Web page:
We cannot live on fried chicken sandwiches alone (particularly if they’re starting to “Double Down” again), nor can we subsist entirely on The Meats and/or hacked delivery pizzas. Or at least, I certainly can’t, which was why I was relieved and excited to dig deep into the garden of Chopt with my guide for first-timers. But of course, Big Brother Google is always watching, and its algorithm picked up on my natural affinity for some good green stuff. Some sweet green stuff. So it served me up some Sweetgreen.
In no time, I was seeing Sweetgreen ads pop up everywhere, reminding me that, oh yeah, there’s a whole other chain devoted to expensive-ass fancy salads in my area. What are the differences, if any, between Sweetgreen and Chopt, the latter of which I’ve just become a seasoned expert on? Which artisanal salad chain makes the better artisanal salad? I wanted to get the dirt on Sweetgreen and determine if one artisan lunch spot would come out on top or if it’s simply—apologies in advance—a toss-up.
Sweetgreen vs. Chopt: The Menu
Okay, obviously, both menus heavily feature salads, and both offer a variety of base greens. Sweetgreen offers chopped Romaine, shredded kale, arugula, baby spinach, and spring mix (aka mesclun greens), all at the same cost. Chopt has all of the above plus a cabbage and cilantro blend and marinated kale—however, Chopt charges extra for both arugula and the Chopt Lettuce Blend (which includes two types of kale, baby spinach and arugula, and napa cabbage).
Warm grain bowls are also available at both restaurants, but set themselves apart with different grains. At Chopt, there’s a proprietary blend of brown rice, quinoa, and lentils, or you can pay $2 more to sub in cauliflower rice. You can also go halfsies if you’re indecisive, but it’ll cost you wholesies. Sweetgreen has quinoa or wild rice, the latter of which is actually a blend with some undisclosed type of regular rice. The grains are minimally seasoned, no matter where you go.
Then there’s the bread, in both cases a single piece of tangy, sourdough-adjacent, “healthy”-tasting artisan bread. Chopt loses a point here for only throwing in a half slice of dry bread, while Sweetgreen includes a whole slice of soft, seemingly fresher bread.
Score: Sweetgreen takes a slim lead by not nickel-and-diming, and for better quality and quantity of bread.
Sweetgreen vs. Chopt: Customization
The choose-your-own-adventure approach to bowl-building is a big selling point for both Chopt and Sweetgreen. But sometimes, when I don’t feel like thinking too hard, I like when other people tell me what to do—chefs in particular. For moments like that, they both have fixed menus of corporate-developed dishes: five bowls and eight salads at Chopt, plus a featured bowl and salad for the current promotional collaboration; six bowls and six salads for Sweetgreen, including online exclusives.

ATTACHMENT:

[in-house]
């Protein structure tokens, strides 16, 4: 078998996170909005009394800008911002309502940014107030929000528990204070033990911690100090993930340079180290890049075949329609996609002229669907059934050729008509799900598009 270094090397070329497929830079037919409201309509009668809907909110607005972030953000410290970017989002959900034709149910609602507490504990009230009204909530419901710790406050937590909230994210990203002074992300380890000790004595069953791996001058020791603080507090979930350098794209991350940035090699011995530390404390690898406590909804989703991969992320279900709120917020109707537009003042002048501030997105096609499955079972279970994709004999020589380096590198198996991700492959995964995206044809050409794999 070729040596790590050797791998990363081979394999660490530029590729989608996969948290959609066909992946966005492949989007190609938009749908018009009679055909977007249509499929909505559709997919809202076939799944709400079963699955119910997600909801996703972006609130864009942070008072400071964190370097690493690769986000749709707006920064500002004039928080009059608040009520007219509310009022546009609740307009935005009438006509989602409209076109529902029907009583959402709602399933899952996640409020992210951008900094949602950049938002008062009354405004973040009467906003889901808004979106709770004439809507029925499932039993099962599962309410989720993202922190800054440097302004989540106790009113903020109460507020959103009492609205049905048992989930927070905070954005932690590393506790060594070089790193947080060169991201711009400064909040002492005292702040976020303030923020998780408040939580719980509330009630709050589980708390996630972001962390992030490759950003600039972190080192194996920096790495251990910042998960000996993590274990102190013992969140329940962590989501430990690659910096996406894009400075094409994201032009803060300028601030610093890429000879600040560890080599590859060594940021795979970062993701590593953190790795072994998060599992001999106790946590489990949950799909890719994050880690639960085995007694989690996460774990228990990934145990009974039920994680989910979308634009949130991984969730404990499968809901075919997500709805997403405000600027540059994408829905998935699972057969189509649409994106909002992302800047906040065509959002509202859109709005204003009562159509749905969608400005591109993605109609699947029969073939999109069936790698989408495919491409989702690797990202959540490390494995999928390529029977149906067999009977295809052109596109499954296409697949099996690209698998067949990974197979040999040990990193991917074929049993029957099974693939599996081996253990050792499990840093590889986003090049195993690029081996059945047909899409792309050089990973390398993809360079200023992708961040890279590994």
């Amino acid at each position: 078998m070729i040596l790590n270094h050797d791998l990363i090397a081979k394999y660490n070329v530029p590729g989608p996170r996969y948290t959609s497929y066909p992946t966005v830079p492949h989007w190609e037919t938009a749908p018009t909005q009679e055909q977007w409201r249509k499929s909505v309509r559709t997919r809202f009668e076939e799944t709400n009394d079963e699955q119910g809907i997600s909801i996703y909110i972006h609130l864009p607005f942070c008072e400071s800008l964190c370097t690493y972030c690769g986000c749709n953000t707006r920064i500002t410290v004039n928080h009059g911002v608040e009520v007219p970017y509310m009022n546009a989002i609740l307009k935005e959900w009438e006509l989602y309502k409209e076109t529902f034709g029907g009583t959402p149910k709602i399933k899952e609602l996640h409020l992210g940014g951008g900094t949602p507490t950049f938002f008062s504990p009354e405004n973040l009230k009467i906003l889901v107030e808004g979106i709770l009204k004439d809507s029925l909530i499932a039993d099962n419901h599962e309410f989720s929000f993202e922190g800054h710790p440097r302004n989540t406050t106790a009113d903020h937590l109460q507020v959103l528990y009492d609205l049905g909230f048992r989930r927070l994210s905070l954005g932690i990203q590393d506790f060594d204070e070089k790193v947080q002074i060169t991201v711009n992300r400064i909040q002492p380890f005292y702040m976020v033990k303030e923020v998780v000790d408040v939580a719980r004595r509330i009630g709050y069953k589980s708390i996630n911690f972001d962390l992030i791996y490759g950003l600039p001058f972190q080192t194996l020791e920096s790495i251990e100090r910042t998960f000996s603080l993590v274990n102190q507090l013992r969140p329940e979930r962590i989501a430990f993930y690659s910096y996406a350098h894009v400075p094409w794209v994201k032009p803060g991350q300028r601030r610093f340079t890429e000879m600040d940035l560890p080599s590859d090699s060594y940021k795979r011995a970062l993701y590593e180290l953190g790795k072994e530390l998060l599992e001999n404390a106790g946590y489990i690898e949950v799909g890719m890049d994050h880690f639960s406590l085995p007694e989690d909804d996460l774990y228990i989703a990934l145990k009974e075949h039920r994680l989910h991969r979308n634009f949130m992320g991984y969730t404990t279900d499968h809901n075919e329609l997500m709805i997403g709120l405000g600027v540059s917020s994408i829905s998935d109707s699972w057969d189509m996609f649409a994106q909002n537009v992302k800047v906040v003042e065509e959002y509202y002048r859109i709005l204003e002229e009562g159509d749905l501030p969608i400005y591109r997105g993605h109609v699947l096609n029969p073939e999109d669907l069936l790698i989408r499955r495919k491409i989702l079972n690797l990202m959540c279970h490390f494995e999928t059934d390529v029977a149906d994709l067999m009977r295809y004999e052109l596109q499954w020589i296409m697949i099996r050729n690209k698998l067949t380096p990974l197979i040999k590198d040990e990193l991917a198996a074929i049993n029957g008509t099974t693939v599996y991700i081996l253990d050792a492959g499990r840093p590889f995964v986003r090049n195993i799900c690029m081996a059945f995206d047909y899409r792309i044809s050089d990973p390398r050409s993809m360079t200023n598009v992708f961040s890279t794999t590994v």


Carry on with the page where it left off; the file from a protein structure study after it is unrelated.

Sweetgreen loses its lead here; it’s kind of annoying that you need the app and/or must order food online to “unlock” the full menu at Sweetgreen. This comes across as an obvious ploy to increase app downloads, send you push notifications, and otherwise sell your information, all for a couple more salad options.
Those online-exclusive salads, by the way, are just okay. Sweetgreen seems to play it safer with its menu on the whole, embracing classic profiles: Kale Caesar, Buffalo Chicken, Super Green Goddess, Guacamole Greens (which, fair warning, doesn’t actually have guac), Garden Cobb, etc.
While I dog Sweetgreen about its fairly ordinary selections, there are some genuinely interesting toppings on offer that are unique to the chain, including chopped pickles, spicy broccoli, crispy (but also chewy and not fried!) rice, za’atar breadcrumbs, hot roasted sweet potatoes, warm portobello mushroom mix, and seasonal stuff like BBQ butternut squash with caramelized onions and miso root vegetables.
Chopt, on the other hand, keeps things exciting on the daily. Some of the more interesting of the 35+ “choppings” offered at regular price are corporate team faves Mama Lil’s spicy peppers, hearts of palm, SIMPLi olives, pickled red onion, cage-free egg whites, pepper jack, cotija, feta, blue cheese, goat cheese, croutons, crispy shallots, dried cranberries, and crispy wonton strips.
Then we have to consider dressing. There are eight on the sweetgreen menu, the most interesting being the Spicy Cashew, Sweetgreen Hot Sauce, and Lime Cilantro Jalapeno. This tallies up to half of what Chopt offers, and that’s not even counting the seasonal ones. Most Chopt dressings feature some kind of funky twist, like a Mexican Caesar or Smoky Bacon Russian, Mexican Goddess instead of Green Goddess.
Score: With nearly twice the mix-ins and dressing options, Chopt takes the category of “standard menu creativity” by a landslide.
Sweetgreen vs. Chopt: The Menu Expansion Pack
Both brands supplement their status quo with seasonal rotations. Sweetgreen doesn’t make as much noise about its collabs—it wasn’t until I was at the store that I realized the Honey BBQ Sauce was by Lillie’s Q, a two-time world barbecue champ. Sweetgreenalso offers different items depending on regional availability: hummus and roasted salmon in California, blackened catfish in Atlanta, and shrimp in Miami and Houston. From a business perspective, that’s a good way to get folks to try Sweetgreen while traveling.
Chopt makes no secret of its big-name partnerships, proudly touting the names with a lot of in-store marketing like a McDonald’s celebrity meal. It’ll also sell you a bottle of seasonal dressing for at-home enjoyment, something that more chains in general ought to do.
You’ll also find soup (tomato and chicken), cookies, brownies, chips, and, randomly, individual sea salt caramels available for purchase at Chopt. Sweetgreen just added a virtuous Crispy Rice Treat to the menu with brown rice, quinoa, and puffed millet, sweetened with honey date caramel.